AIM’s response to Turbine Collapses.

 

Below is a response I received from Mike Crawley of AIM Powergen about   turbine collapses.   My responses to him are in red.   I added some qualifying statements in blue to help you understand the background.

Thank you for sending through a copy of the article from Business Week.This article pointed out the increased number of turbine collapses there has been in recent years.  We are aware of this article.  I will try to include in my postings.

 

While the risk of turbine tower collapse is real, the probability of this happening is extremely low and needs to be looked at in context. Considering the number of turbines that are installed worldwide and the number of catastrophic failures it is clear that the risk is extremely low. Earlier correspondence from E. Fenelle  stated that there has only been one collapse out of the 100,000 turbines installed today. This correspondence is from AIM’s Env. Assessment company Helimax.   These risks need to be put into context alongside the risk of failures of other built structures in our environment (ex. power lines, communications towers, silos, etc.) or natural features such as trees. The risks are no greater for wind turbines than these other examples. I am not sure how you equate the risks of a tree falling to that of a 120 m turbine that has a nacelle which weighs alone 67 metric tonnes.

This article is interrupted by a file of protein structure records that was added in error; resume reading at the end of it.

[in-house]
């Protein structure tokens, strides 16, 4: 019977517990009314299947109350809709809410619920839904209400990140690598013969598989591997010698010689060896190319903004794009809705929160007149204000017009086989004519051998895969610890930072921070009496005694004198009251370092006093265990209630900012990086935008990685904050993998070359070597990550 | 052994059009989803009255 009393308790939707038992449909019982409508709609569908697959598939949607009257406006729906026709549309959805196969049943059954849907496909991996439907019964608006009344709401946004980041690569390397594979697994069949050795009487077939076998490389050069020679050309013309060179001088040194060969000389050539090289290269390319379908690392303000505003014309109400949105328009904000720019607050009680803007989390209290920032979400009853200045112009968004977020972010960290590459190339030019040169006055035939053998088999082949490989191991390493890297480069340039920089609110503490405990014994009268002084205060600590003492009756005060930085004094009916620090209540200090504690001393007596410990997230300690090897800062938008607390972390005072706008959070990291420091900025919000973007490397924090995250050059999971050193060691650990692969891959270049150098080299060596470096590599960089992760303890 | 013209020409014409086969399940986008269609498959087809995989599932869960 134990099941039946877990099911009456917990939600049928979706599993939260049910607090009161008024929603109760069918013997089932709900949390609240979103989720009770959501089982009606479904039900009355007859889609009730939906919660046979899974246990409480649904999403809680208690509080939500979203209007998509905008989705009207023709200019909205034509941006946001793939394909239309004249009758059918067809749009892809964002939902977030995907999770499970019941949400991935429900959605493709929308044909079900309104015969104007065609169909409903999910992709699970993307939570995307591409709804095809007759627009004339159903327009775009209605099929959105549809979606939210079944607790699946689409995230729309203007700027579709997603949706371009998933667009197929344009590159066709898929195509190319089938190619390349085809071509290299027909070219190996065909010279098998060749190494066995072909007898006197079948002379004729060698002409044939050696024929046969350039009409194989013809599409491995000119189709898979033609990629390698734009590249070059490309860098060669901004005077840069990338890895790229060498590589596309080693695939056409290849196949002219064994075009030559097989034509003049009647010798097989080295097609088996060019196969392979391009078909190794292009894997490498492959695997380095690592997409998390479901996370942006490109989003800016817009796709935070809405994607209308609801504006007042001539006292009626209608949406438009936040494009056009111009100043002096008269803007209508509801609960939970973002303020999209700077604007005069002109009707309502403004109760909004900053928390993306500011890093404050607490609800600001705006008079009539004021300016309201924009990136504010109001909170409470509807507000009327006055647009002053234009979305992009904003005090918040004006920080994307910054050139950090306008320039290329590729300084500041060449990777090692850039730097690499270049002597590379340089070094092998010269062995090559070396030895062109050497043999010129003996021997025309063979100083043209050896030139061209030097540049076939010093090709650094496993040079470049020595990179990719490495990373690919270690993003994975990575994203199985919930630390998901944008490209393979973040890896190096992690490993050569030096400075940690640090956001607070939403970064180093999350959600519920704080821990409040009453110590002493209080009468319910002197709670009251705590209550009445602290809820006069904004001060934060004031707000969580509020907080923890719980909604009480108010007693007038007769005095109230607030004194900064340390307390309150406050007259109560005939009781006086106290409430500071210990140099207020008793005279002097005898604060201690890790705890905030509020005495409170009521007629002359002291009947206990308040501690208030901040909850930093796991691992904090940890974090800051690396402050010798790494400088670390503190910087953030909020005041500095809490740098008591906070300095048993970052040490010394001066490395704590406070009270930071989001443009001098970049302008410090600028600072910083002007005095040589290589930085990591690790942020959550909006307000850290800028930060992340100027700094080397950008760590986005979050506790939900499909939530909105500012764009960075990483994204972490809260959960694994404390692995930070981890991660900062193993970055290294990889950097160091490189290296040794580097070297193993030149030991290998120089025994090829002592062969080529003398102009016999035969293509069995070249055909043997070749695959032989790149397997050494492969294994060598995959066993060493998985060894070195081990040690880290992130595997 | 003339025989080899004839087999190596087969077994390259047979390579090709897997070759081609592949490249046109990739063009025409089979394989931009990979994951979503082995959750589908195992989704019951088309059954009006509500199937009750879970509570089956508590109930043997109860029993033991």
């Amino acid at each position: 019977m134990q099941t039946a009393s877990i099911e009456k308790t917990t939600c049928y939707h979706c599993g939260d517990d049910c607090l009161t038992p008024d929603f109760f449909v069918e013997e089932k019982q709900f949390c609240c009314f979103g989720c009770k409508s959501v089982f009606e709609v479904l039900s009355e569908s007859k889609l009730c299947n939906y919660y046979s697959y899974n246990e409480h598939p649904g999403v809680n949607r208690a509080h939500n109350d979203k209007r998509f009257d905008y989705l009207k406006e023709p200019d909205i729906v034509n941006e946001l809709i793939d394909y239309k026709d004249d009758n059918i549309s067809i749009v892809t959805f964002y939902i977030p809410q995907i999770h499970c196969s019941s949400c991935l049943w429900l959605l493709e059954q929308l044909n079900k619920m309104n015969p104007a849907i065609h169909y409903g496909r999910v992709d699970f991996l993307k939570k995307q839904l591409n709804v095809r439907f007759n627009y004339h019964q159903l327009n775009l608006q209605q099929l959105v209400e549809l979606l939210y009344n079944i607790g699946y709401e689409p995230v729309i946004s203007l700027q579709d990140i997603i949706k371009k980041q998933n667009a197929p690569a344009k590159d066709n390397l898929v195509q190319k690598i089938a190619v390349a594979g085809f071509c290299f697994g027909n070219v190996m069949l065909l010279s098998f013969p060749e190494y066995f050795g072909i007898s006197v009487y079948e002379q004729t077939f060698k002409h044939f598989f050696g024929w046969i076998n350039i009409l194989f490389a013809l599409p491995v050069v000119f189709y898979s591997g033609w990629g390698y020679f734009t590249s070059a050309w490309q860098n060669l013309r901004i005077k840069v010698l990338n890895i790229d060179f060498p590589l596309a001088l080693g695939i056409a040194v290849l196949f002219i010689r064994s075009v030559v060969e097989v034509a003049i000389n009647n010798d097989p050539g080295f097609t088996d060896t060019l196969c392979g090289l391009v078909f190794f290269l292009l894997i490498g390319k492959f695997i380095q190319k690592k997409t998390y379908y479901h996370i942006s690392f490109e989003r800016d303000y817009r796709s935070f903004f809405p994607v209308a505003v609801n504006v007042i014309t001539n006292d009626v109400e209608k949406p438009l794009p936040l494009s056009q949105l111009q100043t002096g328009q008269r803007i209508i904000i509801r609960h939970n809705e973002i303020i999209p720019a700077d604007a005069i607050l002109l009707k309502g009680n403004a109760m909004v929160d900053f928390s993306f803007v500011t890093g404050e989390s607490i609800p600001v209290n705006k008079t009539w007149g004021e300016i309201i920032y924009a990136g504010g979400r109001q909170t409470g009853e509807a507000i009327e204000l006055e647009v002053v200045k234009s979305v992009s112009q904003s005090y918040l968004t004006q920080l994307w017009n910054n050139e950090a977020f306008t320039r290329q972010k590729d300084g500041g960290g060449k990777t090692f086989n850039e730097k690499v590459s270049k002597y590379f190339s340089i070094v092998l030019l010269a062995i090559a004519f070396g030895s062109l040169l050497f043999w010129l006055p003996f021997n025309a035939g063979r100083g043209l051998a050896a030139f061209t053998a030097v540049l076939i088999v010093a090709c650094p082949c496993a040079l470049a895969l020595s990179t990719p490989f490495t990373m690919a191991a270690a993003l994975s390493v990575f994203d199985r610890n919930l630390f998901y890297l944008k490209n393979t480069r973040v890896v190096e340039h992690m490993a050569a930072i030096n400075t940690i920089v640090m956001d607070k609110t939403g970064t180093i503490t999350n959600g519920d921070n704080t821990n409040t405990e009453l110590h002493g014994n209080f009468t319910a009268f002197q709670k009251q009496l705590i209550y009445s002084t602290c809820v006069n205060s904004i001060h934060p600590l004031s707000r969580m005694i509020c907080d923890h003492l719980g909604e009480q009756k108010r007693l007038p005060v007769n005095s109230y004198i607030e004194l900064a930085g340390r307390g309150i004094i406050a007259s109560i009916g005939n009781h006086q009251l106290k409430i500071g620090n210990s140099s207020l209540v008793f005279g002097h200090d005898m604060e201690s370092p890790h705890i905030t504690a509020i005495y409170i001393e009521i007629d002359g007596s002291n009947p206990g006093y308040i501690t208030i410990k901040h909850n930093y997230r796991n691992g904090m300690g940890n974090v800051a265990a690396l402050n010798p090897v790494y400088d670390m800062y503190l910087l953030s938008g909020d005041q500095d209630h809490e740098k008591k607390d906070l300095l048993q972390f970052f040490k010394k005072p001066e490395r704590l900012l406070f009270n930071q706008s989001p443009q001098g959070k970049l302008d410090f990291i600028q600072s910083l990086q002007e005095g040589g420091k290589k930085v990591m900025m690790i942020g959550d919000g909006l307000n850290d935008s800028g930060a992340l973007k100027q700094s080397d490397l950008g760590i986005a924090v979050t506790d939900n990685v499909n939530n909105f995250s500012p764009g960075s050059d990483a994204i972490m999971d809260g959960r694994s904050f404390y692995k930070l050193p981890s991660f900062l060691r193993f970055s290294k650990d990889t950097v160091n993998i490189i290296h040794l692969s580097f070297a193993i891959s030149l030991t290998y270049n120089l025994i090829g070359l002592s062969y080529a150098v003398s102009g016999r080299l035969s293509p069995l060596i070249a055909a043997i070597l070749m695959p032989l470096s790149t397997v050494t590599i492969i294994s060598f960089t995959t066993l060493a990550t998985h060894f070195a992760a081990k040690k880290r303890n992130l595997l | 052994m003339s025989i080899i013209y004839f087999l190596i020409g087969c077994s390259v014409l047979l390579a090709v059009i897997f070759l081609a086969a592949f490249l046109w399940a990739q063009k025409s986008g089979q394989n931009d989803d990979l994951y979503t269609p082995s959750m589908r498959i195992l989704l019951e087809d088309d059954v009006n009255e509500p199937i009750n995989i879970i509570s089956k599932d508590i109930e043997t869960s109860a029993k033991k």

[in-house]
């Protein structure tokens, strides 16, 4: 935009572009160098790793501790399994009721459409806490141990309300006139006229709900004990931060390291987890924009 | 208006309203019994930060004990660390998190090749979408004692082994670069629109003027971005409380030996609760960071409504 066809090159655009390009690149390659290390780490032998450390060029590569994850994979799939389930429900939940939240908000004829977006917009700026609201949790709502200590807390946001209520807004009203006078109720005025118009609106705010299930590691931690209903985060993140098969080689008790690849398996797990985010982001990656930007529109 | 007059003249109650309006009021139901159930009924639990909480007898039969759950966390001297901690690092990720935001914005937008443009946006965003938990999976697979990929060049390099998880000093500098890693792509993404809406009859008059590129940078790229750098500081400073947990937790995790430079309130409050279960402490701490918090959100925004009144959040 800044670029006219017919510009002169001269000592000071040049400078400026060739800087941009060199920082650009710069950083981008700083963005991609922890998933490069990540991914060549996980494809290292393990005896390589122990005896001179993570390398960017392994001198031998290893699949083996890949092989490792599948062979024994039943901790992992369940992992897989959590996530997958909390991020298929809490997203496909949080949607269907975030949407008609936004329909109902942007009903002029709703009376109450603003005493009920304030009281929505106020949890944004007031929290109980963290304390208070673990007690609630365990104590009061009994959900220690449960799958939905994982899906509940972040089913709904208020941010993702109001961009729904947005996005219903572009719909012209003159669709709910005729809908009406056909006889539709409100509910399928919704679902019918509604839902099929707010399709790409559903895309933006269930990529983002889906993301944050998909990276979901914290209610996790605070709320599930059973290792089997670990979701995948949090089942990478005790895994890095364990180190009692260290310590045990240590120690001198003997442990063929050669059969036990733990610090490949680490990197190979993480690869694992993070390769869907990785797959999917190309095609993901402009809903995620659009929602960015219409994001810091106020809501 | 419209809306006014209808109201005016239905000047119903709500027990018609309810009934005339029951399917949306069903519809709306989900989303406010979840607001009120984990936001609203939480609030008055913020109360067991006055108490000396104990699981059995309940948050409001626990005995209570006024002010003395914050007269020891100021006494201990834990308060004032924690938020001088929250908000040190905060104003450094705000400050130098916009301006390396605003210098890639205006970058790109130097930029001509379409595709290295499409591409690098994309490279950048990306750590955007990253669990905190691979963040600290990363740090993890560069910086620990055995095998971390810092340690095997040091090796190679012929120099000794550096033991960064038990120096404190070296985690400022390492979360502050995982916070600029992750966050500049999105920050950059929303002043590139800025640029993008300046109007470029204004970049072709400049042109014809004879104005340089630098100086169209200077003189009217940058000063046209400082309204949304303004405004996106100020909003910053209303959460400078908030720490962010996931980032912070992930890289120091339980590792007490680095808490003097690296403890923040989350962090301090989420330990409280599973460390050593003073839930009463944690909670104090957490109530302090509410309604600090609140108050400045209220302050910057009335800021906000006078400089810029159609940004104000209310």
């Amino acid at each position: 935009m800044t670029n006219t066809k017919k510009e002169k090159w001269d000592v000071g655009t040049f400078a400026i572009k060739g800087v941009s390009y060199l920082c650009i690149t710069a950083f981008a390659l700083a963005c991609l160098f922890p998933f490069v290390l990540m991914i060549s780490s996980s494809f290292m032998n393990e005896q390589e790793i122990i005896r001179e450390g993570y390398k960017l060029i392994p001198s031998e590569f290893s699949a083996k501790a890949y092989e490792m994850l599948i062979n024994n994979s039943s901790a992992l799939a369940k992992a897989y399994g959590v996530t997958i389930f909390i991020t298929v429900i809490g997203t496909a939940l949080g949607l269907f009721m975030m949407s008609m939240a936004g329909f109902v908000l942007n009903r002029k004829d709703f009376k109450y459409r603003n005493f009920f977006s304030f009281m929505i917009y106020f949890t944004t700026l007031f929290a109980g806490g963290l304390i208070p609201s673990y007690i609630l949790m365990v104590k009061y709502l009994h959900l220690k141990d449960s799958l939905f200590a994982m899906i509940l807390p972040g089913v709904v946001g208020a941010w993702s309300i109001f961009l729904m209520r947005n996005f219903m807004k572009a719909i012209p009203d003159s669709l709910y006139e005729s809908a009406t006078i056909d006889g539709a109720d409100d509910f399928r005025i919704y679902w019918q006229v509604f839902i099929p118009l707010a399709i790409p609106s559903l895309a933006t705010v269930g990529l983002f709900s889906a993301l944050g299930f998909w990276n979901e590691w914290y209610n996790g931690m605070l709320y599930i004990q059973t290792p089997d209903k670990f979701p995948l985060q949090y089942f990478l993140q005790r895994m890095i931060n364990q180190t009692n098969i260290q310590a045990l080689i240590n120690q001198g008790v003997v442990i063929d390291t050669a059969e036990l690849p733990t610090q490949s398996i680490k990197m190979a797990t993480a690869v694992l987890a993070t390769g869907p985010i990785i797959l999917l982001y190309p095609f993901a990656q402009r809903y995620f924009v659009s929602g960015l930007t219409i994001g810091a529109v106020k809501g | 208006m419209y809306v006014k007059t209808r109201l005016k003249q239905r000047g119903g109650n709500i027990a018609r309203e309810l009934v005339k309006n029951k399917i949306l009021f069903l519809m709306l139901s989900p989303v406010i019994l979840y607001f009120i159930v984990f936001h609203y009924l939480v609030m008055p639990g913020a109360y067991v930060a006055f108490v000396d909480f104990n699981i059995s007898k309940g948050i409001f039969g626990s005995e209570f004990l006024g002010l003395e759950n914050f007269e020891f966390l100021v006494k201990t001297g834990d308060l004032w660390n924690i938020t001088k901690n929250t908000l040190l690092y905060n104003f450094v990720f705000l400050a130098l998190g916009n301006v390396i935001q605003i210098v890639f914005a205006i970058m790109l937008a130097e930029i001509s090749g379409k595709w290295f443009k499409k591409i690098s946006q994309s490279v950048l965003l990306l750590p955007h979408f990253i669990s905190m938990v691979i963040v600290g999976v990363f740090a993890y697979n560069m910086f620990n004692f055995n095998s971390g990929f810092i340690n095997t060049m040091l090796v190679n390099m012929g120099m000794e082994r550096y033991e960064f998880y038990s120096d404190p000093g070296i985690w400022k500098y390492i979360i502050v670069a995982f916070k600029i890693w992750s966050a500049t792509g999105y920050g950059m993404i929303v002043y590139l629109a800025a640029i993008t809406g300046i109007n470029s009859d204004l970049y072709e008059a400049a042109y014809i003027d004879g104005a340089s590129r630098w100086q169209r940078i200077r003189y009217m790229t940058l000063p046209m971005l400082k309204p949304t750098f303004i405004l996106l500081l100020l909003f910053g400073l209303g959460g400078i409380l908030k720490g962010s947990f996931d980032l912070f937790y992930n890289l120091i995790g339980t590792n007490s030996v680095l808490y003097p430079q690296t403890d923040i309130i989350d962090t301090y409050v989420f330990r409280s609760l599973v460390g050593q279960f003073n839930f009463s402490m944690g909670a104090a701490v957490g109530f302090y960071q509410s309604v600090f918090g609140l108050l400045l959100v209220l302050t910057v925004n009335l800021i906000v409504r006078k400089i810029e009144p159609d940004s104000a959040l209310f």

There are, as you demonstrate, examples of component failures, ex. turbine blades, that fail more often. Ihave a contact in Port Burwell who was talking to the maintenance people for those turbines, and they have been finding bolts at the base of the turbine when opening the doors at the base of the turbine.   Again, the nature of the event and the risk associated needs to be assessed and compared to risks in our environment already. What elements in our environment have the potential to throw blades with distances of 400 m? Please see site http://www.caithnesswindfarms.co.uk/

 

What does not appear in any of the examples you raise is a death or serious injury to persons from the general public.  O.K. the risk is not real until someone gets hurt or dies? While these failures have the potential to cause property damage, no member of the public has been killed by a wind turbine failure. This is untrue 49 fatalities have been attributed to wind turbines, 14 were public fatalities. The deaths attributed to wind turbines are limited to workers associated with the turbines, either in construction, operations or maintenance. While these are unfortunate, the risks associated with these failures have also to be reviewed in context. The incidents of injury or death are not out of the realm of normal workplace accidents or deaths. Wind farms, as with any industrial workplace, are subject to strict workplace health and safety regulations. The risk of accidents is always there of course, as it is in an automotive plant, a construction site or in a local farm operation. Our industry takes these issues very seriously and strives to ensure a safe work environment for all involved.

Iwill try to include other responses in the future for your perusal.  The mindset completely boggles my sense of decency. 

 

  

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